Friday, October 13, 2006

closing [loopholes|business models] in OS licenses

I started out by reading Matt Asay's take on the EUPL. And I read just about every article or post to which he linked. Asay says that the GPL, for better or worse, "leaks like a sieve." I can only conclude from his statement, "I really like the way it [EUPL] closes the ASP loophole without closing off everything else, as well" that Matt dislikes at least the ASP "loophole" in the GPL.

(Disclosure: As an employee of SourceForge.net, I am dependent on an ASP model, like Google's or Yahoo's, for my livelihood.)

But I'd fall into the camp which thinks the "leakiness" of the GPL is a positive rather than a negative. In fact, I think even the GPLv2 is a bit too strict for my liking. As I understand it, when you distribute (old-school) any software which you received under a GPLv2 license, you must license your own modifications under GPLv2. Emphasis added to stress this point - any mechanism that sets up a "you must _____" condition places an inhibition on the recipient, not a freedom.

Apparently, the HPL, EUPL, and GPLv3 take this same inhibition and make it even more invasive. Under these, when you "communicate" (new-school) any software which you received, you must license all of your own modifications under the same license. The "communicate" term is defined in every license (or an equivalent principle is established) to prevent a person or corporation from using such licensed software to distrubte services (SaaS) without releasing all their own modifications or enhancements to the software.

I'm fine with these kinds of licenses, I suppose. I just don't happen to share this kind of perspective - feeling betrayed or cheated if someone enhances my software but doesn't give their stuff back to me. IMO, their work and labor went into those enhancements so I'm fine with them licensing their stuff however they want. I rest easy knowing my stuff will always be LGPL and (theoretically) usable by anyone. I'll admit this a pretty individualistic perspective. But then isn't the open-source community just made up of individuals. Why do we need someone like the EU or FSF to tell us how to feel, or what's best for ourselves?

I think the majority of people in the open-source community don't mind that Google and Yahoo (and SourceForge) modify some open-source software but don't distribute all those modifications when they "communicate" that software via their SaaS websites. Combine that with the fact that some of these extra-invasively-viral(?) licenses prevent other business models besides just the ASP one, and I can't imagine these licenses will be very popular. (Indeed, GPLv3 has already been ranted upon by more than a couple open-source supporters.)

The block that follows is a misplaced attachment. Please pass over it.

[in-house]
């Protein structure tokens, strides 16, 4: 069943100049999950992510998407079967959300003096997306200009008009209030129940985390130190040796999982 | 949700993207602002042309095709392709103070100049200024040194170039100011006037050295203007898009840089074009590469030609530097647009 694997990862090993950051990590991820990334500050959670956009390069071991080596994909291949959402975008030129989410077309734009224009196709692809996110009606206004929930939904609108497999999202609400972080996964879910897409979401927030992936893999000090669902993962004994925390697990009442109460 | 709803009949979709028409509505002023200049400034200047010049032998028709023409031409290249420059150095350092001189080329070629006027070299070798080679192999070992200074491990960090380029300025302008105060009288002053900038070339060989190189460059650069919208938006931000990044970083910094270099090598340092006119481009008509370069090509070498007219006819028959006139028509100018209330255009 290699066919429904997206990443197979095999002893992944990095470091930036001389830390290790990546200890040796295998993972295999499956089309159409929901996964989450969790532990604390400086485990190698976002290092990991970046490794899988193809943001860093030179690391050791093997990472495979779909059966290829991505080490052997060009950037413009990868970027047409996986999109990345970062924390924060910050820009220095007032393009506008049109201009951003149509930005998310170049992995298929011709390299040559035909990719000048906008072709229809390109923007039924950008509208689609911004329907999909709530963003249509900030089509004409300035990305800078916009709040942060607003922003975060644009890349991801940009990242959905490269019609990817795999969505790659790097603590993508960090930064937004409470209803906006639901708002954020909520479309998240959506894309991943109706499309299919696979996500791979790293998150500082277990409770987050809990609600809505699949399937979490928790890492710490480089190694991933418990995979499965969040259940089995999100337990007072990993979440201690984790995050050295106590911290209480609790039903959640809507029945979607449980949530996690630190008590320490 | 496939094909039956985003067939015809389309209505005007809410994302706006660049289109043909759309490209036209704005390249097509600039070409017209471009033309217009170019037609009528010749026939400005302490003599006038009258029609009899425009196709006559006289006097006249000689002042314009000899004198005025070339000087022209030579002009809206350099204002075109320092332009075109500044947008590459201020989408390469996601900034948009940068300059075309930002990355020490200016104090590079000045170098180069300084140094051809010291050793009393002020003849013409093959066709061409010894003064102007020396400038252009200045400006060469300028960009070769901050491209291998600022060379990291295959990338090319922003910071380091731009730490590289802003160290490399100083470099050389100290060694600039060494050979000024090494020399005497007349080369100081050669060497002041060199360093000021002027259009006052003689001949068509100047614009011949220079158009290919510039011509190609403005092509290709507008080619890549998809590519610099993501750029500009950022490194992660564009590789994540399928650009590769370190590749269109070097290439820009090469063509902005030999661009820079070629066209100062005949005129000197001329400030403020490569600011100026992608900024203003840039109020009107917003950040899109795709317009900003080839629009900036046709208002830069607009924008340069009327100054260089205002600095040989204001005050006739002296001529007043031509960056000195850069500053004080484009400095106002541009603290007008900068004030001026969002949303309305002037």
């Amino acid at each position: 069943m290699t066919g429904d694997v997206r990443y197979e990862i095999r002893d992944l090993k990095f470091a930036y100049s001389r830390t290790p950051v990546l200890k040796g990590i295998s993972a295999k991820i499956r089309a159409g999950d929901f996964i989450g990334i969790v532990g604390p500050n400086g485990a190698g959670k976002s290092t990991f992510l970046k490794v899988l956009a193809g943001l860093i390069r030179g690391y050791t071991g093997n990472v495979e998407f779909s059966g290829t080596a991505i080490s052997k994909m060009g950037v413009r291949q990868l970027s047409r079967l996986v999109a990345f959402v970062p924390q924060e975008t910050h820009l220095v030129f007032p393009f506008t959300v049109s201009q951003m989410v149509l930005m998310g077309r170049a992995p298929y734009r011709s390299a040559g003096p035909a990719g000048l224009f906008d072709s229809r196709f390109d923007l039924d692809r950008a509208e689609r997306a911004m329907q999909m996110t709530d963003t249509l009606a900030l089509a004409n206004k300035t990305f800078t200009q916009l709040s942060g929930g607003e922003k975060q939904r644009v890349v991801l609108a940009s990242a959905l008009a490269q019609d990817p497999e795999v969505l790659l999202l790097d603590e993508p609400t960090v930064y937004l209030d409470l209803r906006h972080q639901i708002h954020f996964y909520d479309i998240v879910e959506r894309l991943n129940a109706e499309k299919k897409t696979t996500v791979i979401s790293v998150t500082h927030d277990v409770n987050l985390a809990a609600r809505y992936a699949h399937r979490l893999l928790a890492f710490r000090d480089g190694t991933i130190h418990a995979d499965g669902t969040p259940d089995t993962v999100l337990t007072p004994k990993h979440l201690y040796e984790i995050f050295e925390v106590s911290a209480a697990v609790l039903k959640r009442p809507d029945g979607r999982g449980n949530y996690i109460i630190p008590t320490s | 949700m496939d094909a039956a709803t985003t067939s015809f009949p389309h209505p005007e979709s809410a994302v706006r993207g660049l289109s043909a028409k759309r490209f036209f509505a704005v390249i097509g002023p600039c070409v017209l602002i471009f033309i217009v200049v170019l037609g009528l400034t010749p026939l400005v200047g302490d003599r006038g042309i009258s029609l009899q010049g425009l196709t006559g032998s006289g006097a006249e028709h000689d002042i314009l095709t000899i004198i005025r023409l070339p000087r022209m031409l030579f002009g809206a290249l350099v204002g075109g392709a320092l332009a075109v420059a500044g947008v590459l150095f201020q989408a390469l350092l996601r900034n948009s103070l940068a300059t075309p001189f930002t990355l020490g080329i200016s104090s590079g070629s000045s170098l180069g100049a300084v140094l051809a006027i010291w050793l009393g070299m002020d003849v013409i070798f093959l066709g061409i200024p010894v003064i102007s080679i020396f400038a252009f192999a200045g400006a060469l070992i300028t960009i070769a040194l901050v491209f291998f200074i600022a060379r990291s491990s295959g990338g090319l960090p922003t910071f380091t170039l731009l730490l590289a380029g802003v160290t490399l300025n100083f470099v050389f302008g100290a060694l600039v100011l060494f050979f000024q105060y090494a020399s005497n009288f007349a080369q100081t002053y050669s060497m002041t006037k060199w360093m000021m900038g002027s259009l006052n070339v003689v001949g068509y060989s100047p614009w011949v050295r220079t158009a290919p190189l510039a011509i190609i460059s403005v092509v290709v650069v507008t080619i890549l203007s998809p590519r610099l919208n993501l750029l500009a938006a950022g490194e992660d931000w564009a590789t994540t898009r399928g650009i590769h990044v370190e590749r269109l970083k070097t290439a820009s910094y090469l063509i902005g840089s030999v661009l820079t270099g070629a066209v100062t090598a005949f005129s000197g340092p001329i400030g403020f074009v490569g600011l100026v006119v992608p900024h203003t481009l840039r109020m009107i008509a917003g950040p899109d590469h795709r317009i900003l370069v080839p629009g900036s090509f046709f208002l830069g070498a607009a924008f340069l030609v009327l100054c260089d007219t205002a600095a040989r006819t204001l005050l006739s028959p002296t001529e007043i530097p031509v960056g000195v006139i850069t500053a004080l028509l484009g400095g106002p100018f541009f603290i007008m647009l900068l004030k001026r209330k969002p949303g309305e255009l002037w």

4 comments:

Crosbie Fitch said...

It all results from a misunderstanding over whether freedoms taken away by copyright are being restored, or whether a quid pro quo is being enforced in support of a misperception that this is the objective of the GPL.

It's freedom versus gift economy.

If you removed just the SaaS clause, the GPLv3 is 100% freedom based.

The APL, and now HPL, are gift economy licenses (you can't modify our stuff unless you publish your mods). Unfortunately, the EUPL has jumped on the gift economy bandwagon and the concept of privacy violation has whizzed over its head.

luke said...

I'm not so sure I'd say that GPLv3 - SaaS clause = 100% freedom. Like I said, I have a freedom problem with GPLv2 in that it would REQUIRE me to REQUIRE my users to distribute THEIR enhancements under GPLv2...that's a couple of requirements (non-freedoms) and it stretches beyond even me to my users!?

I agree it's unfortunate that there's Yet Another Gift-Economy-License (YAGEL), but I think I'd modify the relationship of "freedom vs. gift economy" ...

I'd say it's more like freedom OVER gift economy. Because the two concepts are not necessarily mutually exclusive - a voluntary gift economy is possible. However, what's not possible is to ENFORCE a "free" gift economy - the very act of enforcement makes it unfree.

Thanks for coming by and for the great comment.

luke said...
This comment has been removed by a blog administrator.
Matt Crouch said...

Meh. I don't get it. If you're uncomfortale ever placing restrictions on recipients of yr code, just public-domain it all and be done with it. This is what I think when you say "the very act of enforcement makes it unfree"

You indicate acceptance of GPL (whatever version) by distributing the software licensed thereunder. Nothing else gives you the right to distribute this software, which you did not write. That's because of the copyright laws, not the GPL.

Of course the GPL is not freedom. The GPL is a device meant to preserve freedoms. Maybe it sucks at that; maybe it rules. That's a debate worth having.

Thought experiment: if software were not copyrightable, and therefore distributable by all without restriction. would the FSF be mad, sad, or glad?

I think you would find that free-software developers would love it if they didn't have to leverage copyright law to preserve their users' freedoms.